'Anabta, Beit Iba, Jit, Jubara (Kafriat), Tue 20.11.07, Afternoon
13:45 Jubara checkpoint
Strong rain. The gate is closed with plastic chains. True, we had received permission to enter but we could not cut the chains. It was locked from inside.
No line at the entrance, about 10 vehicles at the exit. Quick inspections done by reserve soldiers.
14:30 Beit Iba
The rain continued. A group of taxi drivers complain about the closure of the passage at J'it since this morning. The explanation given us for this at the Hotline was the funeral of a settler who was murdered yesterday near Kedumim. They promise that it will be opened when the funeral is over. We promise that we will check in an hour.
At the passage people are "walking on water." In the paved path to the passage rainwater is flooding down and the people are walking in streams of water. There is construction work going on to pour a floor for the front of the new checkpoint and a huge crane is busy with moving the cement inspection booths 20 meters forward. As of today, there is only a manual checking of ID documents; one line. About 10 vehicles are waiting at the exit. It takes about 10 minutes for a vehicle to go through. At the entrance, a truck carrying a truck which had an accident is detained. The truck has a permit to enter, but the damaged truck being towed does not have a permit, a complicated legal situation which is solved in a quarter of an hour.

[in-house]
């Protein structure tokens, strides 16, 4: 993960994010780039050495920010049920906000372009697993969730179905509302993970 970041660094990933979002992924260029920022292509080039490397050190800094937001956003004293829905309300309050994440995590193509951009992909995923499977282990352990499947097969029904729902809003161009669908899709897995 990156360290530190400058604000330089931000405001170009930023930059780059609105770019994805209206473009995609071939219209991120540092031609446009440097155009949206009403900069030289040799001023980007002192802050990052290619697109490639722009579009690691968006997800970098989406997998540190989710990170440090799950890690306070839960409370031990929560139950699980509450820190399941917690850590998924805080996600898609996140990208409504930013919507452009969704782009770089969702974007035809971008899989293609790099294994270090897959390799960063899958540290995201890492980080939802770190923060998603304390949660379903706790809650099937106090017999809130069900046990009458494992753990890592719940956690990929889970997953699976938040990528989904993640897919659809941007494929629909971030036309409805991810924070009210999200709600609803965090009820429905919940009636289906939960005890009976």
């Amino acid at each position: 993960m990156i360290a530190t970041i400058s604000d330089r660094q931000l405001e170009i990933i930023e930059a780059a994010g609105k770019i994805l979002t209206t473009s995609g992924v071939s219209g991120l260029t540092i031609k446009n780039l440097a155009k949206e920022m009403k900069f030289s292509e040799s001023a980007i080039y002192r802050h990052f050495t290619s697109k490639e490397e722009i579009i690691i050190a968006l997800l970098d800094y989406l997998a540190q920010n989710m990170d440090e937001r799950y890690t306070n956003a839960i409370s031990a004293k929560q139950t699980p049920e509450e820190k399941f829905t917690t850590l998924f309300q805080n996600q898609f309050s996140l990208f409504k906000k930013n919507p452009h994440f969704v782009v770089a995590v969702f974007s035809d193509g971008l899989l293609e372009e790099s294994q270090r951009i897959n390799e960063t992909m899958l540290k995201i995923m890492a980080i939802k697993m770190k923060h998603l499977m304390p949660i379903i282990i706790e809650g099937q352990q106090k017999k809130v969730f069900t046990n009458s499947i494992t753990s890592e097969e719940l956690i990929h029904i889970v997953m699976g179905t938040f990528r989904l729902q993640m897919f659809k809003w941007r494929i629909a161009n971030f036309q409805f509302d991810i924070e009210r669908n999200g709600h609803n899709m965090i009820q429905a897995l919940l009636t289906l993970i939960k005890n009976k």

A small amount of pressure on the turnstiles, another inspection line is opened. Those being checked are coming from two directions in the stream of water and walking carefully. There is a representative from the DCO there, who came at our request. On the way to the car we meet up with the people from J'it who are still waiting.
The turnoff to J'it and Fundak are forbidden entry. A few taxis are still hanging around. They are still saying that the funeral isn't over.
There is a temporary checkpoint before Fundak. The village is totally closed, only two young settler women are wandering around there in order to show they are in control.